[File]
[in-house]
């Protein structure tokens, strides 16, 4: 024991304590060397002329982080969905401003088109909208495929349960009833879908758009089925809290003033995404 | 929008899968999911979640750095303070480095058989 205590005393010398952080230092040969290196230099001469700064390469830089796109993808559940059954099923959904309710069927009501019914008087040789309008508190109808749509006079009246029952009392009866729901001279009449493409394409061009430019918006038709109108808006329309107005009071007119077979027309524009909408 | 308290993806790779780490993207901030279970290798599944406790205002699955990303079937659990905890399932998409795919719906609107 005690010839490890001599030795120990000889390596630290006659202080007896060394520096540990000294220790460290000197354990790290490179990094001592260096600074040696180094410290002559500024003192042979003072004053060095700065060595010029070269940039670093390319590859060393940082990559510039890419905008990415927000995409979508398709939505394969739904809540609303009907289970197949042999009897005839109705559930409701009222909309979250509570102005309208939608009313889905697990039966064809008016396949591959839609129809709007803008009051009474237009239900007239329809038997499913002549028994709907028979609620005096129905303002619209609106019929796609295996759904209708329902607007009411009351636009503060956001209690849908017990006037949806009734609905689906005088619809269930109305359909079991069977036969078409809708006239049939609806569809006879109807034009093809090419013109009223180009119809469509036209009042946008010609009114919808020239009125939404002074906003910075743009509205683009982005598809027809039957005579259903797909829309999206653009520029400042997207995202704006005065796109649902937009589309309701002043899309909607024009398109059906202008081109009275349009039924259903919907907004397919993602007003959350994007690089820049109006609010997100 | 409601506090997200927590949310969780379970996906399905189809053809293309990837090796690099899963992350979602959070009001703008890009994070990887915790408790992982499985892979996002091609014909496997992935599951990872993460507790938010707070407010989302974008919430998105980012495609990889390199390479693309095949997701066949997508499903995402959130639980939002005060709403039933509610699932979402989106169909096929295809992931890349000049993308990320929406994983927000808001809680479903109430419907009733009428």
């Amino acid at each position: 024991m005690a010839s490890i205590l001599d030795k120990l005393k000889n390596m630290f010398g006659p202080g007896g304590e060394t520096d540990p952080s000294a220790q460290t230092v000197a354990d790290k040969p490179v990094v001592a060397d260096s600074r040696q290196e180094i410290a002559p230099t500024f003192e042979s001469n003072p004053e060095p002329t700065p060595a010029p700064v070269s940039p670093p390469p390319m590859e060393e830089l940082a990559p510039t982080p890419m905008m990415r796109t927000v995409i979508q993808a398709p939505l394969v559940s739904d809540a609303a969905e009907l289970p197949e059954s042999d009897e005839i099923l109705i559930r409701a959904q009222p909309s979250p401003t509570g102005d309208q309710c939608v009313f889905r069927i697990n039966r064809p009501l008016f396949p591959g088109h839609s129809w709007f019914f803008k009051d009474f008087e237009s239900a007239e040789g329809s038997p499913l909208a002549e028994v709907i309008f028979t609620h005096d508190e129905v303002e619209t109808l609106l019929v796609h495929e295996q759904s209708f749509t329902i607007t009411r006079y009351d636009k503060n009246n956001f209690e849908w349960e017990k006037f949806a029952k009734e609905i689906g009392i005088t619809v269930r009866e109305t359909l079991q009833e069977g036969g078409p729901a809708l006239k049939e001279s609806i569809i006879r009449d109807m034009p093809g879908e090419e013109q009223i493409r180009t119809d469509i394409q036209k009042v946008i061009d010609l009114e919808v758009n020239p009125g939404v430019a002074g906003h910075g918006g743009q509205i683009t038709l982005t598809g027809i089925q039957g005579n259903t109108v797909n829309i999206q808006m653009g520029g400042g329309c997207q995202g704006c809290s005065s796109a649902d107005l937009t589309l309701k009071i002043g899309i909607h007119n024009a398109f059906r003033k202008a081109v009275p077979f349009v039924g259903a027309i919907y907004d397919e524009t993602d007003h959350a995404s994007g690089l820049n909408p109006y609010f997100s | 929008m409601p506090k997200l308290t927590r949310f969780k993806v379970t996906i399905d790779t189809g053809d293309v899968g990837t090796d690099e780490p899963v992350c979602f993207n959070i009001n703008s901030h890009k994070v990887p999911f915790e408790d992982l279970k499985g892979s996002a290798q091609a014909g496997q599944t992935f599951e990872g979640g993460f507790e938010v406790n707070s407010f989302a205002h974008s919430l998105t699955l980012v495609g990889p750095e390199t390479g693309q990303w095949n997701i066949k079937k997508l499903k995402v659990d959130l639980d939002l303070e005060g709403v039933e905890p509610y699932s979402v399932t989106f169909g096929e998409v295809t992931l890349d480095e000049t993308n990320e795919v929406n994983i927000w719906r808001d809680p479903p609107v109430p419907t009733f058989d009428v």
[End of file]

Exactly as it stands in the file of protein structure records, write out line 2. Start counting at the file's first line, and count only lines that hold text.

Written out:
């Protein structure tokens, strides 16, 4: 024991304590060397002329982080969905401003088109909208495929349960009833879908758009089925809290003033995404 | 929008899968999911979640750095303070480095058989 205590005393010398952080230092040969290196230099001469700064390469830089796109993808559940059954099923959904309710069927009501019914008087040789309008508190109808749509006079009246029952009392009866729901001279009449493409394409061009430019918006038709109108808006329309107005009071007119077979027309524009909408 | 308290993806790779780490993207901030279970290798599944406790205002699955990303079937659990905890399932998409795919719906609107 005690010839490890001599030795120990000889390596630290006659202080007896060394520096540990000294220790460290000197354990790290490179990094001592260096600074040696180094410290002559500024003192042979003072004053060095700065060595010029070269940039670093390319590859060393940082990559510039890419905008990415927000995409979508398709939505394969739904809540609303009907289970197949042999009897005839109705559930409701009222909309979250509570102005309208939608009313889905697990039966064809008016396949591959839609129809709007803008009051009474237009239900007239329809038997499913002549028994709907028979609620005096129905303002619209609106019929796609295996759904209708329902607007009411009351636009503060956001209690849908017990006037949806009734609905689906005088619809269930109305359909079991069977036969078409809708006239049939609806569809006879109807034009093809090419013109009223180009119809469509036209009042946008010609009114919808020239009125939404002074906003910075743009509205683009982005598809027809039957005579259903797909829309999206653009520029400042997207995202704006005065796109649902937009589309309701002043899309909607024009398109059906202008081109009275349009039924259903919907907004397919993602007003959350994007690089820049109006609010997100 | 409601506090997200927590949310969780379970996906399905189809053809293309990837090796690099899963992350979602959070009001703008890009994070990887915790408790992982499985892979996002091609014909496997992935599951990872993460507790938010707070407010989302974008919430998105980012495609990889390199390479693309095949997701066949997508499903995402959130639980939002005060709403039933509610699932979402989106169909096929295809992931890349000049993308990320929406994983927000808001809680479903109430419907009733009428």